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Raleigh’s Election Night Transit Sweep Likely to Clear the Way for Light Rail

Since 1995, leaders in the Raleigh-Durham region of North Carolina have dreamed about connecting its major centers via light rail. The results of Tuesday night's election might finally make it happen.

The Research Triangle's 20-year dream of linking its major cities via light rail got a shot in the arm Tuesday. Image: Triangle Transit
The 20-year dream of linking the three major cities in North Carolina's Research Triangle via light rail got a shot in the arm Tuesday. Image: Triangle Transit
The Research Triangle's 20-year dream of linking its major cities via light rail got a shot in the arm Tuesday. Image: Triangle Transit

The light rail plan calls for links between the three downtowns of Raleigh, Durham, and Chapel Hill. Getting three separate areas, and three separate legislative bodies, to commit to light rail has been somewhat tricky, but there's also been major progress. Voters in Durham and Chapel Hill passed half-cent sales tax increases to support light rail and increase bus service in 2011 and 2012.

But for the last few years there's been little to no progress in Raleigh -- the third leg of the "Research Triangle" and the largest population center in the region. Wake County commissioners have refused to discuss regional transit plans, much less introduce a ballot measure that would put the issue before voters.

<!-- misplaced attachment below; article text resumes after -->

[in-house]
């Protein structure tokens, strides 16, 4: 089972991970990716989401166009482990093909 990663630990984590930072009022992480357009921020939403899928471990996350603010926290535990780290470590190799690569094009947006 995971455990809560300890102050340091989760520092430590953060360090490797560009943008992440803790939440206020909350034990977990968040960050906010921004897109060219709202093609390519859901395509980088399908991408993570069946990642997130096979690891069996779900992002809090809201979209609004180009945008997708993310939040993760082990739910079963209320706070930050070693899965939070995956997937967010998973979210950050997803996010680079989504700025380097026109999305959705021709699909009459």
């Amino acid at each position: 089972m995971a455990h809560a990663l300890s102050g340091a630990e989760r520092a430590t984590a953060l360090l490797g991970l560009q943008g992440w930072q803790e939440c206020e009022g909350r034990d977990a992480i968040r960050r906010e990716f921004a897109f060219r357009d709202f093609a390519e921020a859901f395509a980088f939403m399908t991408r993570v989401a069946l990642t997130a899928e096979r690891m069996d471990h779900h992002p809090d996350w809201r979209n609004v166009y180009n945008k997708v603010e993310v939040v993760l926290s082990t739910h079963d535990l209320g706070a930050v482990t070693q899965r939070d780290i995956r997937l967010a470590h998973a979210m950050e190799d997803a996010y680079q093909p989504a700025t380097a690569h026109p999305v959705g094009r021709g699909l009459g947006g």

Tuesday's election results, however, sent a clear signal that Raleigh is ready to get moving on transit. Democratic candidates, who campaigned on moving ahead with rail, swept all four available seats on the Wake County Commission, and the party now controls all seven votes. One winner Tuesday night, Sig Hutchinson, was formerly a board member and chair of the regional transit agency, Triangle Transit, which is leading the light rail plans.

Transit expansion was a top-tier issue for the four Democratic candidates. "For three years, GOP voted to prevent even a discussion of transportation options," the team wrote on its campaign website, which asserted that the growing region would end up "like Atlanta" without decisive action to expand transportation options.

“We built a campaign of making smart investments in our future, particularly education and public transportation, and the voters told us tonight that they’re ready to move forward," winning candidate Matt Calabria told the Raleigh News and Observer.

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